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Live Streaming to HTML5?

March 13th, 2016 Leave a comment Go to comments

We have our mice TV now streaming our colony of mus minutoides at the canonical URL http://mice.or.cz/ but it would be nice if you could watch them in your web browser (without flash) instead of having to open a media player for the purpose.

I gave that some serious prodding. We still use vlc with the same config as in the original post (mp4v codec + mpegts container). Our video source is an IP cam producing mp4v via rtsp and an important constraint is CPU usage as it runs on my many-purpose server (current setup consumes 10% of one CPU core). We’d like things to work in Debian’s chromium and iceweasel, primarily.

It seems that in the HTML5 world, you have these basic options:

  • MP4/H264 in MP4 – this *does not work* with live streaming because you need to make sure the browser receives a correct header with metadata which normally occurs only at the top of the file; it might work with some horrible custom code hacks but nothing off-the-shelf
  • VP80/VP90 in webm – this works, but encoding consumes between 150%-250% CPU! even with low bitrates; this may be okay for dedicated streaming servers but completely out of the question for me
  • Theora in Ogg – this almost works, but the stream stutters every few seconds (or slips into endless buffering), making it pretty hard to watch; apparently some keyframes are lost and Theora homepage gives a caveat that Ogg encoding is broken in VLC; the CPU usage is about 30%, which would have been acceptable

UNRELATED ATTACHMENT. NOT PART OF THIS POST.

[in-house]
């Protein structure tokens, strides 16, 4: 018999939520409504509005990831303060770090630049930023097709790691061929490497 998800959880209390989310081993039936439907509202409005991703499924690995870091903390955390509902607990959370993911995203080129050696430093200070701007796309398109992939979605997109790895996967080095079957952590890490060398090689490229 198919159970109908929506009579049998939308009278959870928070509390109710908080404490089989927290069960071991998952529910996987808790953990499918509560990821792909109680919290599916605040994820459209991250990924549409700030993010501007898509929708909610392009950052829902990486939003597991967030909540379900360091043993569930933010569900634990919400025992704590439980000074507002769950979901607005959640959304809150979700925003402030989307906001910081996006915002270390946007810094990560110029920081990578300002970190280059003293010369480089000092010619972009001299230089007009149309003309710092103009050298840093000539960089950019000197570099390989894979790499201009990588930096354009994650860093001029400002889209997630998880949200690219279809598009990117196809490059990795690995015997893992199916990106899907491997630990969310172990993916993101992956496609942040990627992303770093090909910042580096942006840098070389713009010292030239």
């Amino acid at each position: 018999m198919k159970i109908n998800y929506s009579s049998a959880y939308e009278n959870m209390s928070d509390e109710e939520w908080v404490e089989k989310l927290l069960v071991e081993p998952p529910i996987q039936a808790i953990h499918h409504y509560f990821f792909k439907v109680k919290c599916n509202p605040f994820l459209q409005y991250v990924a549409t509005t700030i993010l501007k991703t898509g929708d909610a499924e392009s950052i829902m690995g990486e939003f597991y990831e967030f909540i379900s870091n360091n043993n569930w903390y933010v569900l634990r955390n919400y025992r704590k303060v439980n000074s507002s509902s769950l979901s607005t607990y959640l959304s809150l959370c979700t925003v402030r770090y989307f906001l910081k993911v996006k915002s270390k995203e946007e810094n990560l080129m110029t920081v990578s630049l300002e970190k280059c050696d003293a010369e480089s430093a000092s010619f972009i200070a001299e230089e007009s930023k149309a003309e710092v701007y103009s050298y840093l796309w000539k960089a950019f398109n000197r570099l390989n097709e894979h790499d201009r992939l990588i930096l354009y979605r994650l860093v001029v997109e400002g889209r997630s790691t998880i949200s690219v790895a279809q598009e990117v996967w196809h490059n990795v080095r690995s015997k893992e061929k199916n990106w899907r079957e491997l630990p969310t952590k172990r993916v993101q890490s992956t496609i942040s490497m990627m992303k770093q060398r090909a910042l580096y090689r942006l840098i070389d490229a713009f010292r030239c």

That’s it for the stock video tag formats, apparently. There are two more alternatives:

  • HTTP Live Stream (HLS) has no native support in browsers outside of mobile, might work with a hack like https://github.com/RReverser/mpegts but you may as well use MSE then
  • Media Source Extensions (MSE) seem to allow basically implementing decoding custom containers (in javascript) for any codecs, which sounds hopeful if we’d just like to pass mp4v (or h264) through. The most popular such container is DASH, which seems to be all about fragmenting video to smaller HTTP requests with per-fragment bitrate negotiation, but still completely codec agnostic. Re Firefox, needs almost latest version. Media players support DASH too.

So far, the best looking courses seem to be:

  • Media server nginx-rtmp-module (in my case with pull directive towards the ipcam’s rtsp) with mpeg-dash output and dash.js based webpage. I might have misunderstood something but it might actually just work (assuming that the bitrate negotiation could always end up just choosing the ipcam’s fixed bitrate; something very low is completely sufficient anyway).
  • Debug libogg + libtheora to find out why it produces corrupted streams – have fun!
Categories: linux, software Tags: , , ,
  1. Miguel Mayol Tur
    March 13th, 2016 at 14:37 | #1

    What about Firefox WebRTC?

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